Thursday, January 15, 2015

Comment: Facebook Knows Best. The Pervasive Influence of Algorithms

Facebook's algorithm just might know you better than your friends and close relatives--better than everybody, really, except your spouse. At least this is the finding of a new study bluntly titled, "Computer-based personality judgments are more accurate than those made by humans."

The word "accurate" is suspect here, but at the very least the study, from researchers at Cambridge and Stanford, reveals that, with enough Likes to generate a model, Facebook predicted a person’s personality better than the person's human companions.

The researchers asked 86,220 Facebook users to complete a 100-question survey to determine their relative levels of openness, conscientiousness, extroversion, agreeableness, and neuroticism. These answers were compared to a model that compared Likes to certain personality traits.

Neurotic? Did somebody say neurotic? (Jack Nicholson in The Shining)

As TIME reports:

"Likers of meditation, TED talks and Salvador Dali, for example, tended to score higher on openness, while those who liked reality star Snookie, dancing and partying were more extroverted. On average, people on Facebook had 227 Likes, and this was enough information for the computer to be a better predictor of personality than an average human judge (in other words, a friend), and almost as good as a spouse."

The shallowness of these findings cannot be understated. As TIME notes, people are "notoriously dynamic," and no doubt this Like-generated model offers a mere surface view of "personality."

Yet, the fact that the study was conducted, and that the results display a match between Likes and certain personality traits, reveals an intriguing view of how we interact with technology. More to the point, it reveals the pervasive influence of algorithms. We now deem algorithms worthy of social experimentation. And, fascinatingly, algorithms are now proving to be better at "knowing" us (even if in trivial ways) than actual human beings.

This begs the question: Are we becoming more like computers or are computers becoming more like us?

Likely, neither is true. The simple truth, in our opinion, is that we spend so much time online that our personality cannot help but be influenced by our engagement with social media. In this way, it's natural for our personality to align with our "Likes". And yet, there's a dispiriting flip side to this view: All that time we spend on "social" media comes as a detriment to our real life relationships. As Facebook knows us more, our friends know us less.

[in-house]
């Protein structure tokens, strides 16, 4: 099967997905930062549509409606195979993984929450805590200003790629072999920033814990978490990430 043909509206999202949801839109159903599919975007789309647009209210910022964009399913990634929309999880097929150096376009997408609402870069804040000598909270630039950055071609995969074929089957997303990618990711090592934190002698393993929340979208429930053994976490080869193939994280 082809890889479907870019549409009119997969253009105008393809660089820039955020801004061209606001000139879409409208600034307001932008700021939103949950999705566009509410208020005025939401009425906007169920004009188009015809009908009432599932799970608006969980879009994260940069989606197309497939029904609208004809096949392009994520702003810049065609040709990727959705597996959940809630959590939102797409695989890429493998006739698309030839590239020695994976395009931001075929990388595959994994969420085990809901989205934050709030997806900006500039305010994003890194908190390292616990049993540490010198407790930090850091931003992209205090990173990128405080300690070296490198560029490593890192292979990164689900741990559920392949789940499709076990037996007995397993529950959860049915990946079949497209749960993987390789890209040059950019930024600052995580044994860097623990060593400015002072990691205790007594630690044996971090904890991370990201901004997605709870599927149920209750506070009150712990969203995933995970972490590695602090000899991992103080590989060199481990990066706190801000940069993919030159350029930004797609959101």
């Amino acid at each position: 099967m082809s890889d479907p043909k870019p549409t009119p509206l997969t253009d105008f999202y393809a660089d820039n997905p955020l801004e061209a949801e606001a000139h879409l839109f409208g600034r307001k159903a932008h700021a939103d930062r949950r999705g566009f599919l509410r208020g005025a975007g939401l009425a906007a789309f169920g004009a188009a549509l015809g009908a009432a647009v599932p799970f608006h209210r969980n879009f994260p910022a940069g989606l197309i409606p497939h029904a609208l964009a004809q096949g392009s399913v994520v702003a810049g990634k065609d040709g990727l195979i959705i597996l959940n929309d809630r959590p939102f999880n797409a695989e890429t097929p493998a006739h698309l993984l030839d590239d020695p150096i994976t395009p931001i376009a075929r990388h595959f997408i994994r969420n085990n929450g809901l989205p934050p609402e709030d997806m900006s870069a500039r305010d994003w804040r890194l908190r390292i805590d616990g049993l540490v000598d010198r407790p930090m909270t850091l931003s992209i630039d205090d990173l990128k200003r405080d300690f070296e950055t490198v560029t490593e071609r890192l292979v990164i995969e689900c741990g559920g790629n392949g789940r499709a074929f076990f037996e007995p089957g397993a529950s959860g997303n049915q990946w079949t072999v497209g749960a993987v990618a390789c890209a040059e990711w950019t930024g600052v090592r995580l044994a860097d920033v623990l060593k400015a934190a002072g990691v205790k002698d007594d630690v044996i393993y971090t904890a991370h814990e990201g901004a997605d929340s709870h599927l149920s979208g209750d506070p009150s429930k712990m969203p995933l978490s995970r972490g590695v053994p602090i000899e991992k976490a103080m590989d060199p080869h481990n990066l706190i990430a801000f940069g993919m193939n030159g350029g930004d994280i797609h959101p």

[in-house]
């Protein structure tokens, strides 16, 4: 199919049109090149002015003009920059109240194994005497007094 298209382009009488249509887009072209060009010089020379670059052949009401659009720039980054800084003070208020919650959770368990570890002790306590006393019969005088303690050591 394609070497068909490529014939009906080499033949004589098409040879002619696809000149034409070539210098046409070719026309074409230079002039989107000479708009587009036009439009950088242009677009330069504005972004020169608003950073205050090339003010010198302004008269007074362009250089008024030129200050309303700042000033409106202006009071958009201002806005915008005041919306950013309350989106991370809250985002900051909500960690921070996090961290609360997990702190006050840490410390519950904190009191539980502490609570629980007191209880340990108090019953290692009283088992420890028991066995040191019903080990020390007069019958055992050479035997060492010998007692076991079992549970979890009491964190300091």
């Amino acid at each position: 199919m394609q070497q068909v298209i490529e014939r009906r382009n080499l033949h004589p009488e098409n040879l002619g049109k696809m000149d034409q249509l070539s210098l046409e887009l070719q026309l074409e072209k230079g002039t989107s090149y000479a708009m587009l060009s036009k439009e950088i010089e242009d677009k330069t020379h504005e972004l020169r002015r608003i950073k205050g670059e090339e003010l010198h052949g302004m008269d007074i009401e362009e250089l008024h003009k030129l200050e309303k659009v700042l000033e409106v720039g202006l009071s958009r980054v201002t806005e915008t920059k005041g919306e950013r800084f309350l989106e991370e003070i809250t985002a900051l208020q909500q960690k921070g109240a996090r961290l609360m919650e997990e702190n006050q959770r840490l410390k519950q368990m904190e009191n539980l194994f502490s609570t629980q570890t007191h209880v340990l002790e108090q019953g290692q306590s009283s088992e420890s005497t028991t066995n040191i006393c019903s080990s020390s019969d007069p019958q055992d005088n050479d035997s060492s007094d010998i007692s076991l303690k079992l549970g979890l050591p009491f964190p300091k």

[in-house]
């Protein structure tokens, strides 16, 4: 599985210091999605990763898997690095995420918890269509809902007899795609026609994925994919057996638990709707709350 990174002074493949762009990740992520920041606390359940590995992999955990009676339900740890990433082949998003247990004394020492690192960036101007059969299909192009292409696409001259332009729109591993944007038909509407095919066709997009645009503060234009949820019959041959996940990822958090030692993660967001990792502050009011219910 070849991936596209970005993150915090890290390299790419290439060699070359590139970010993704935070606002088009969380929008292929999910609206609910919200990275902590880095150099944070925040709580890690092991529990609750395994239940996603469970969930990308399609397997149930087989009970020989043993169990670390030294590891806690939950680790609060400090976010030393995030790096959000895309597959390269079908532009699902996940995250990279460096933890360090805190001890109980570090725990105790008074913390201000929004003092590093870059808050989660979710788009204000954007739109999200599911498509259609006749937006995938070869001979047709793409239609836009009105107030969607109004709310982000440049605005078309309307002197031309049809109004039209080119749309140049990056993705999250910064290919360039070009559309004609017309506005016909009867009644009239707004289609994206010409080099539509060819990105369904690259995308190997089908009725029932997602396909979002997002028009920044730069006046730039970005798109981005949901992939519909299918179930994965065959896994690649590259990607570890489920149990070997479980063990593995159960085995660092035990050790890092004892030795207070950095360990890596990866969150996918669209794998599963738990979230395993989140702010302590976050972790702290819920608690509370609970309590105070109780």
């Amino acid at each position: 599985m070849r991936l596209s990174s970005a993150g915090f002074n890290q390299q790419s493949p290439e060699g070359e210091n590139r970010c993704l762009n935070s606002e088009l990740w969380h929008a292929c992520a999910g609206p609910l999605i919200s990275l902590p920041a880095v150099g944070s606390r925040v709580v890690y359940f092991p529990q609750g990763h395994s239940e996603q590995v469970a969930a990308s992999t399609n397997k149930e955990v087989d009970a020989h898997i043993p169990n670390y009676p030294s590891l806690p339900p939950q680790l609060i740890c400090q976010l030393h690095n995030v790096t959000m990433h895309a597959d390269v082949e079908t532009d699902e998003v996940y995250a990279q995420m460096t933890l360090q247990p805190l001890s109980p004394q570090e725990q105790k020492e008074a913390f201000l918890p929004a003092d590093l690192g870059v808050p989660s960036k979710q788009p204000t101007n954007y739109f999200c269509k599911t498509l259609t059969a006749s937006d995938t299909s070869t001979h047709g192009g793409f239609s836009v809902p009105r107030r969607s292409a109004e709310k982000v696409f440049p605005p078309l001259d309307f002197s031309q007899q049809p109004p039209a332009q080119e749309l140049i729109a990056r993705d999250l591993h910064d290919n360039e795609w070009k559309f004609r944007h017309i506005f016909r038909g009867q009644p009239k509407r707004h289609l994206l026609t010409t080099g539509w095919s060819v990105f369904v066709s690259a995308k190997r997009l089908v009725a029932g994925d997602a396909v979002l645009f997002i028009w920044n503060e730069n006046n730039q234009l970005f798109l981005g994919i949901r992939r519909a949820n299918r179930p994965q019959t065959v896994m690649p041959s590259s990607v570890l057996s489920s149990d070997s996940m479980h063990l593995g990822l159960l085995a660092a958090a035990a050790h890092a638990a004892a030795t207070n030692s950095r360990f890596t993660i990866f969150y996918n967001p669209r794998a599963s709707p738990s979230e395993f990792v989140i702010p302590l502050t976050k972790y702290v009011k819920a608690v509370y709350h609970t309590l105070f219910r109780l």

At the Organic SEO Blog, however, we're not the types to be dispirited. As algorithms continue to inform, and even guide, our "personalities," it's important to remember that our online experience does not have to determine who we are.

We can, in fact, wrest control of our lives back from our Likes. We can tune out, for example.

We're still trying to figure out how liking Dalí (left, with Man Ray) equates to openness. Frankly, Dalí and his art are pinnacles of 20th-century neuroticism

For those in the SEO world, this type of news simply reinforces a core belief: In order to thrive in the online world, one must understand the evolving nature of algorithms.

For an SEO specialist, this is the day-to-day work of organic search engine optimization. In fact, this study reveals a hard truth about SEO that we've tried to express here on this blog for two years: Without search engine optimization, you will likely miss the very customers you hope to attract.

Why? Quite simply, when you do not apply the principles of SEO you work against the algorithm. Why not work with the algorithm?

Understanding algorithms, a site owner (or personal browser) can use his or her knowledge to his own advantage. In essence, this is what SEO is about: understanding the search engine's algorithms in order to attract people to your brand. A site like Facebook and the SEO specialist share the exact same goal. Both try to connect users with their Likes.

At the Organic SEO Blog we discuss algorithms not only as functions but ideas. 

For a more philosophical view of algorithms, please read: "A Frank Look at Algorithms."

For a more topical view of algorithms, try: "Algorithms Have Consequences."

And, of course, if you'd like to speak directly to an SEO specialist who understands the complexity of algorithms, we suggest calling our sponsor, Alex Stepman, of Stepmans PC: 215-900-9398.